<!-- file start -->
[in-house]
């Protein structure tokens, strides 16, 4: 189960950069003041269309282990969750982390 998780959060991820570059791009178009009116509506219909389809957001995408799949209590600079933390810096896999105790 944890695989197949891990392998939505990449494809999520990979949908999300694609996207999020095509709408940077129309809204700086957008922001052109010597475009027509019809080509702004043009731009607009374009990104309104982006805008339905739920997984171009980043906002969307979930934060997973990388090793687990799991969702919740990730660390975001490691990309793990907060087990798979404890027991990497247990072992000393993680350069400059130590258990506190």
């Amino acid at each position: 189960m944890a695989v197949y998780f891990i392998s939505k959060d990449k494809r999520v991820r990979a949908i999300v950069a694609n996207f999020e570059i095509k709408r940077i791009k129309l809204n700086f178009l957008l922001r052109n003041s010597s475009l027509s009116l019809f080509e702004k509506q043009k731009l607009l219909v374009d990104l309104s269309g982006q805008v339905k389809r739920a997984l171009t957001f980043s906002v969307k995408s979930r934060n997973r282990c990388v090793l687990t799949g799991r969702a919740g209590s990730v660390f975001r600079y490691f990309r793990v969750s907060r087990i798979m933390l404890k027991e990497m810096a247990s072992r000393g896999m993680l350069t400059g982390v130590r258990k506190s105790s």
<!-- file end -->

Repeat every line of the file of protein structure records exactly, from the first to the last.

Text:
[in-house]
């Protein structure tokens, strides 16, 4: 189960950069003041269309282990969750982390 998780959060991820570059791009178009009116509506219909389809957001995408799949209590600079933390810096896999105790 944890695989197949891990392998939505990449494809999520990979949908999300694609996207999020095509709408940077129309809204700086957008922001052109010597475009027509019809080509702004043009731009607009374009990104309104982006805008339905739920997984171009980043906002969307979930934060997973990388090793687990799991969702919740990730660390975001490691990309793990907060087990798979404890027991990497247990072992000393993680350069400059130590258990506190």
């Amino acid at each position: 189960m944890a695989v197949y998780f891990i392998s939505k959060d990449k494809r999520v991820r990979a949908i999300v950069a694609n996207f999020e570059i095509k709408r940077i791009k129309l809204n700086f178009l957008l922001r052109n003041s010597s475009l027509s009116l019809f080509e702004k509506q043009k731009l607009l219909v374009d990104l309104s269309g982006q805008v339905k389809r739920a997984l171009t957001f980043s906002v969307k995408s979930r934060n997973r282990c990388v090793l687990t799949g799991r969702a919740g209590s990730v660390f975001r600079y490691f990309r793990v969750s907060r087990i798979m933390l404890k027991e990497m810096a247990s072992r000393g896999m993680l350069t400059g982390v130590r258990k506190s105790s």